Symbolized by the scan line AL, FIG. 1 shows a readout of the image pattern matrix BM at a certain shear angle, which happens to be aligned with the direction of the slant. The result of this scanning event is shown in FIG. 2 and shows a perpendicularly residing character N whose character shadow ZS' is correspondingly shorter in comparison to FIG. 1. The character of FIG. 2 thus comprises the shortest possible character shadow.
In addition to editing of slanting individual characters, the method set forth above also serves for character separation when no white zone is recognized in the perpendicular projection of two neighboring characters, so that the character shadow, for example, reaches the width of two characters. In this case, too, the bit patterns of the individual characters are read out from the image signal memory at different angles up to a maximum of ±45° until a white gap appears between two characters, assuming that these characters are not joined to one another. In this case, the character read out or scanned at the respective angle at which it can be separated from other characters is offered to the classifier. The characters read out or scanned at this separating angle also generally reside perpendicularly, i.e. with minimum shadow lengths, so that the classifier can also more easily recognize this character.
Given italic script, the slanted attitude of a plurality of characters is identified. Since this is a matter of machine script, the slanted attitude of the characters is the same in all characters. It therefore suffices to identify the optimum slanting character attitude for the first character which is scanned, the following characters then also being capable of being read out at this optimum slanted character attitude.
FIG. 3 shows the circuit arrangement provided for the implementation of the method of the invention. This circuit arrangement contains a control processor system composed of microprocessor MP, a main memory MP-RAM and a program memory PRM, to each of which a common data and address bus D-BUS, A-BUS is allocated. Further, a write-read instruction control WRC composed of a programmable read-only memory is provided, connected to the address bus A-BUS and to the control bus C-BUS of the control processor system. Via an image memory interface SS-BSM formed of BUS driver and transceiver, a plurality of input parameters are transmitted to the readout hardware of the image signal memory BSM containing the respectively current character in binary form (black point/white point pattern). This image signal memory BSM is composed of a plurality of RAM modules subdivided in rows and columns and comprising the data input DE. The memory is addressable in accord with the X/Y-coordinate system and is first read out column-by-column in a standard way. The character shadow of the originally imaged character projected onto the character base line is also formed on the basis of the readout information. A slanting readout at a first shear angle ensues next. The character field to be read out is thereby defined by the start address coordinates of the left-hand, upper corner point as well as by the row number per column and by the column number. The slant with indication of direction (positive or negative) indicates the suspected slant angle or the cursive attitude of the character. It is determined by a five bit combination (4 bits for the slant, 1 bit for the direction), so that a total of 16 different shear angles are accommodated. The input parameters needed for the readout event are stored in the following way:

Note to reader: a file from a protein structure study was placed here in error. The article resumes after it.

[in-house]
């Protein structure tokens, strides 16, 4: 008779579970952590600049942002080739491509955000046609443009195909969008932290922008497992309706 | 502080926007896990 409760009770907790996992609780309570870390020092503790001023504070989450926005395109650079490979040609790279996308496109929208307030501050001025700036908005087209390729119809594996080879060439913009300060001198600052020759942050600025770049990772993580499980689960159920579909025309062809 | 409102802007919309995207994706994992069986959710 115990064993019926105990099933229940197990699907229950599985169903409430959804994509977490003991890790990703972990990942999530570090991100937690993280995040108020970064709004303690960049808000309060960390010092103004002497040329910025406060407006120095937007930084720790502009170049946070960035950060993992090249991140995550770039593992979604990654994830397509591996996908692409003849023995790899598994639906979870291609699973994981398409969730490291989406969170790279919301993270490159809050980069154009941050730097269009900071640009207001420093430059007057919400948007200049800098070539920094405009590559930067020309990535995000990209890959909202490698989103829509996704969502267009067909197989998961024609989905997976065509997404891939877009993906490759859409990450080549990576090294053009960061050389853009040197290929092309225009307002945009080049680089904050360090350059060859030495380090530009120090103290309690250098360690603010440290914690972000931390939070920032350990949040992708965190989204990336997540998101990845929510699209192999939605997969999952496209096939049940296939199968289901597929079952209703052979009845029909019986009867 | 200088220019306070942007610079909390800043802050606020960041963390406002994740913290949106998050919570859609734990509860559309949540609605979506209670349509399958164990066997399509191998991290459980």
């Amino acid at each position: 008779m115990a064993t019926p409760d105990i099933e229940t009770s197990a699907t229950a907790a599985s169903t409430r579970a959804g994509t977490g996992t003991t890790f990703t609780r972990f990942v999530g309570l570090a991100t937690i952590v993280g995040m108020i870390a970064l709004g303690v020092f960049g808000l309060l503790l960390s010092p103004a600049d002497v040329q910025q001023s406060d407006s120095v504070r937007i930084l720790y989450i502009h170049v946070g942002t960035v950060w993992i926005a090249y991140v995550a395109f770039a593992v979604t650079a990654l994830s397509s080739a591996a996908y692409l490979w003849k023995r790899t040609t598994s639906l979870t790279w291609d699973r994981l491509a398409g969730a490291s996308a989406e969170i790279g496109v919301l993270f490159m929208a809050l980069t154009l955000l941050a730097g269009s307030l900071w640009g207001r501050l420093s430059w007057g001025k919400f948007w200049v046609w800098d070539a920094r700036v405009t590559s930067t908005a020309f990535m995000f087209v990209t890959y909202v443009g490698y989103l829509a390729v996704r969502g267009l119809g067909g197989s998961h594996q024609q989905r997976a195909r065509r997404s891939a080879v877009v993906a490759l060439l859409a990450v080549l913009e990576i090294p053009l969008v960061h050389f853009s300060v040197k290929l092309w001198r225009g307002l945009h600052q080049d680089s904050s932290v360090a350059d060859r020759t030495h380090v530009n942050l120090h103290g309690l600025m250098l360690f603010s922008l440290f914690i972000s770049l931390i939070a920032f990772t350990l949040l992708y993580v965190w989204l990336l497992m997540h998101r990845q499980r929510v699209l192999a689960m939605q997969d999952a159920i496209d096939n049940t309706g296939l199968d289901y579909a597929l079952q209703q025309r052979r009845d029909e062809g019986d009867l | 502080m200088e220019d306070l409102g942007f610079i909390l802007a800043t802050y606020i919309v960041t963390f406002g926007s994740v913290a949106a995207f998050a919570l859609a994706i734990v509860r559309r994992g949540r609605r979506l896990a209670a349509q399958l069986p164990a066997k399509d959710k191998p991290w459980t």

row start address ZAA: in Register R2
column start address SAA: in Counter Z4
row number per column ZAS: in Register R3
column number SAZ: in Register R6
character slant SR (pos. neg): in Register R7
After a read instruction READ has been forwarded from the control processor to a control unit STW formed by a programmable read-out memory, the readout event is initiated, whereby the following loading events are first executed controlled by the control signal STEU:
(a) Content of Register R2 into row address counter Z2